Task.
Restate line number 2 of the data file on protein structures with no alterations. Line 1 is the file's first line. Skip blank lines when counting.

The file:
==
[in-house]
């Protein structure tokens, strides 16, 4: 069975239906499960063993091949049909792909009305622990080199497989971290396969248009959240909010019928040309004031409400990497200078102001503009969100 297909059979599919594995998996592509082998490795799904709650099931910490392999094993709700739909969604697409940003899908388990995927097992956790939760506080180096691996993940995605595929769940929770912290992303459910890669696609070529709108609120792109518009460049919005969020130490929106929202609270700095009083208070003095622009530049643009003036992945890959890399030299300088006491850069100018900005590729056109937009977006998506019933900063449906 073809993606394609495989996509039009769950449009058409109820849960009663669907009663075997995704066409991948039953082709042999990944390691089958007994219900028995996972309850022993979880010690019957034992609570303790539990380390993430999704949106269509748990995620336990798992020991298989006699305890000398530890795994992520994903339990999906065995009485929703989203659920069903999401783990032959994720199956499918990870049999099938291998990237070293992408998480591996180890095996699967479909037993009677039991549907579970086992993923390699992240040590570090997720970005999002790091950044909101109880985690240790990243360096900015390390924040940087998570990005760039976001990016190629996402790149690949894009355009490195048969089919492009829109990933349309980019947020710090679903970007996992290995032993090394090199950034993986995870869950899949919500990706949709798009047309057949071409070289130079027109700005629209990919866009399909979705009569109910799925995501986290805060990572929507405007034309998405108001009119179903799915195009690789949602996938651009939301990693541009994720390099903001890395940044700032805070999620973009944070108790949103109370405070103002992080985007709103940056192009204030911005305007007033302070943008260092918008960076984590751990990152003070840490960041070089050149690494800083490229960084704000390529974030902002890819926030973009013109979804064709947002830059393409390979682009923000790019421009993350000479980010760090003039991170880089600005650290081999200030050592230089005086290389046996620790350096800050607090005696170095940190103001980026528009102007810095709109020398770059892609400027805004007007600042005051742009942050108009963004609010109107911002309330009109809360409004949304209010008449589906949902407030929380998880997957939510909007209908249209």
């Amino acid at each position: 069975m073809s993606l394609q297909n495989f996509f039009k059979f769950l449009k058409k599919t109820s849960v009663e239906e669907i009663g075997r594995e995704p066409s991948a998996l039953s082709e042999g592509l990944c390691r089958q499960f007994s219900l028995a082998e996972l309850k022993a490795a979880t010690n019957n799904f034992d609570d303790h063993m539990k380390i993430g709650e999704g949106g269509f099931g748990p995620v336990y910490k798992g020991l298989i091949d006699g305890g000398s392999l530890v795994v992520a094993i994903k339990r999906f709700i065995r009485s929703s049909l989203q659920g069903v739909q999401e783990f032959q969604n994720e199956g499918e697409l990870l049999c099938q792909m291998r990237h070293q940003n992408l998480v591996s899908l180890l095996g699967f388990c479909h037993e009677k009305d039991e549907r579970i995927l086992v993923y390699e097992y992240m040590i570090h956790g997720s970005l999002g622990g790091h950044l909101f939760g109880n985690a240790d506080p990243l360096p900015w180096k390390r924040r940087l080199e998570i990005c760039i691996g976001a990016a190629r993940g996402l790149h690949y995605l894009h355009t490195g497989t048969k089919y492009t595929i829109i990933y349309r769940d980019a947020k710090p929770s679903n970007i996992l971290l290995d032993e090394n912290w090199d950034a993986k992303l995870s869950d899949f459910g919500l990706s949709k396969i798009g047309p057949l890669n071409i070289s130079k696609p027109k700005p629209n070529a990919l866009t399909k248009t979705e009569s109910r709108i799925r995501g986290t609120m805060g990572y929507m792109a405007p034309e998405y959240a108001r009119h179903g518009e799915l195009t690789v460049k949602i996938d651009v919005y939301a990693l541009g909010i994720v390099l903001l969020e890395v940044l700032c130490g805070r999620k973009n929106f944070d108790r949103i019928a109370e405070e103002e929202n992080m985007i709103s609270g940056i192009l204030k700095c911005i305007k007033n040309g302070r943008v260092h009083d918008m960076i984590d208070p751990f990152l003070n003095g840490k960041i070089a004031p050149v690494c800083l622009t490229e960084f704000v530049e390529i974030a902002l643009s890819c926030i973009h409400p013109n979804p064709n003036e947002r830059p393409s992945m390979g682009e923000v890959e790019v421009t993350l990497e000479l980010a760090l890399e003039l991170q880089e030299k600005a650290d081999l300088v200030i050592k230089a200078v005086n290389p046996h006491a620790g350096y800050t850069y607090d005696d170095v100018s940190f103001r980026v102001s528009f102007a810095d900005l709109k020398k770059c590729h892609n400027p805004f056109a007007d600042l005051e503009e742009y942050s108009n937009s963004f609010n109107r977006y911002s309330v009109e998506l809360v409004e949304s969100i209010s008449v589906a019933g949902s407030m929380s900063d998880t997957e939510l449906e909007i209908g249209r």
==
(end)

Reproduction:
């Protein structure tokens, strides 16, 4: 069975239906499960063993091949049909792909009305622990080199497989971290396969248009959240909010019928040309004031409400990497200078102001503009969100 297909059979599919594995998996592509082998490795799904709650099931910490392999094993709700739909969604697409940003899908388990995927097992956790939760506080180096691996993940995605595929769940929770912290992303459910890669696609070529709108609120792109518009460049919005969020130490929106929202609270700095009083208070003095622009530049643009003036992945890959890399030299300088006491850069100018900005590729056109937009977006998506019933900063449906 073809993606394609495989996509039009769950449009058409109820849960009663669907009663075997995704066409991948039953082709042999990944390691089958007994219900028995996972309850022993979880010690019957034992609570303790539990380390993430999704949106269509748990995620336990798992020991298989006699305890000398530890795994992520994903339990999906065995009485929703989203659920069903999401783990032959994720199956499918990870049999099938291998990237070293992408998480591996180890095996699967479909037993009677039991549907579970086992993923390699992240040590570090997720970005999002790091950044909101109880985690240790990243360096900015390390924040940087998570990005760039976001990016190629996402790149690949894009355009490195048969089919492009829109990933349309980019947020710090679903970007996992290995032993090394090199950034993986995870869950899949919500990706949709798009047309057949071409070289130079027109700005629209990919866009399909979705009569109910799925995501986290805060990572929507405007034309998405108001009119179903799915195009690789949602996938651009939301990693541009994720390099903001890395940044700032805070999620973009944070108790949103109370405070103002992080985007709103940056192009204030911005305007007033302070943008260092918008960076984590751990990152003070840490960041070089050149690494800083490229960084704000390529974030902002890819926030973009013109979804064709947002830059393409390979682009923000790019421009993350000479980010760090003039991170880089600005650290081999200030050592230089005086290389046996620790350096800050607090005696170095940190103001980026528009102007810095709109020398770059892609400027805004007007600042005051742009942050108009963004609010109107911002309330009109809360409004949304209010008449589906949902407030929380998880997957939510909007209908249209």